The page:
Brains, Fingers, and Crabs — Modes of Software Developer Operation

May 05, 2024

In the late 2000s, some friends and I started a small software development agency. It didn’t last very long because we were more interested in building things than making money, but it was quite a fun time.

I can’t remember exactly how this came up, and the details are a bit fuzzy almost 20 years later, but at one point we came up with a list of modes or states that we might be might be in while working. My best recollection is that this was prompted by the sensitivity to interruption which came with each mode. We worked together in a small office, and sometimes “work” was a strong word for what we were up to. If one of us was trying to focus, it was good to have a shorthand for this.

We came up with three main modes of operation: Brain Hats, Monkey Fingers, and Crab Claws (or alternatively, Crab Hands).

Brain Hats

This was the mode requiring the most concentration and focus. Often this was when someone was working on a tricky piece of code or some difficult research work. It could also be when someone needed to buckle down and get a task done or otherwise needed to focus. If someone was in Brain Hats mode, the office should be quiet.

Monkey Fingers

The idea with this mode was that we were waggling our primate hand-digits against the keyboard. Real work was getting done, but it didn’t require as much attention. Interruptions were fine and maybe even welcome. Many types of writing, research, and a good chunk of development work fit into this mode. It was the normal state of operation most of the time.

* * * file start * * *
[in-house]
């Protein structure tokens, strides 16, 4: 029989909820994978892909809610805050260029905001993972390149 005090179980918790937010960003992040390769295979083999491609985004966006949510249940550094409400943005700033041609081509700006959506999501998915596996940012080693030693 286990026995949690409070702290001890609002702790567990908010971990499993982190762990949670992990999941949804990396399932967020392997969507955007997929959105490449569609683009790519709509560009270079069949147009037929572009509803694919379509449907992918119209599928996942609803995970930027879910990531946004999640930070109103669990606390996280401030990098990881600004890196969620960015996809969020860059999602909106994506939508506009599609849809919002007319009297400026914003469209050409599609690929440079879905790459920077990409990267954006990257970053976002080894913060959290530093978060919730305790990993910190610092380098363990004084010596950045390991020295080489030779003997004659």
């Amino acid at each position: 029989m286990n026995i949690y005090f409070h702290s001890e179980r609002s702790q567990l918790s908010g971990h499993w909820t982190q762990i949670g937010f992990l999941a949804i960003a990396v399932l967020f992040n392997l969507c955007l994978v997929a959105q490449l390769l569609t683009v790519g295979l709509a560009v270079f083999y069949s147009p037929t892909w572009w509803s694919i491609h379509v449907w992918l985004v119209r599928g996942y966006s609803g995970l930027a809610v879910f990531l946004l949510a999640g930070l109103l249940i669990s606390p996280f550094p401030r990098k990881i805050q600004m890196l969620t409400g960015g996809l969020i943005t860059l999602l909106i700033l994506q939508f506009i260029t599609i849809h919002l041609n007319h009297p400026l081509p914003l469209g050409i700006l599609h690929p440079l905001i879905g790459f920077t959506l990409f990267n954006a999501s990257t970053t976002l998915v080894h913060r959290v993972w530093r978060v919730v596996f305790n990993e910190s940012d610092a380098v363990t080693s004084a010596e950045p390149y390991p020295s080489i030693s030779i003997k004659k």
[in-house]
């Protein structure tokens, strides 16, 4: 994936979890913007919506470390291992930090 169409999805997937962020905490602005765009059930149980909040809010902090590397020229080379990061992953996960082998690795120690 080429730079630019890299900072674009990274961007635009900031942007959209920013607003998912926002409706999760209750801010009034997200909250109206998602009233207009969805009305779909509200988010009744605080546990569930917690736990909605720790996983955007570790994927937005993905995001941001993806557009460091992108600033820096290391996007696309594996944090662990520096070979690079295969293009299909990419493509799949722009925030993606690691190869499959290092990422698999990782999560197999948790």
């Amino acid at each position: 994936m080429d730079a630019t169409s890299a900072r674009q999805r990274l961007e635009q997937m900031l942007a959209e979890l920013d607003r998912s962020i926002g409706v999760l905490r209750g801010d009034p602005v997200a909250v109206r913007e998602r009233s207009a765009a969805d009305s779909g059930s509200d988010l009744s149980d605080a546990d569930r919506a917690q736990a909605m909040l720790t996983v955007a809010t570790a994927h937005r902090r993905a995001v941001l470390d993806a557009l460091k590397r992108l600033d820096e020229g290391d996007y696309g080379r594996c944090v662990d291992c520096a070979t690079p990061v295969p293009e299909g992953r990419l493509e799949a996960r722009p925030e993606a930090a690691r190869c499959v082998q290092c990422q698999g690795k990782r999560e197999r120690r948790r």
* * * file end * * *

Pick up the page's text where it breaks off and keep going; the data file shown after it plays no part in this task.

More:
Crab Claws

Imagine miming crab claws with your hands. Now imagine closing each claw and randomly mashing the keyboard. That’s about how effective you were in this mode. I often entered this state after a long client meeting or if I was banging my head against a tough problem for too long. I found going for a walk would sometimes help to get out of this state. If a couple of us were feeling this way, we might head out for a coffee1 or play some games for a bit.

I don’t think there’s anything that novel here, but it was a helpful shorthand. It’s still something I reach for as a model when planning out work.

  1. We had a great indie coffee shop just across the street. I referred to this as “going for a fancy coffee” to differentiate it from the terrible instant coffee we had in the office.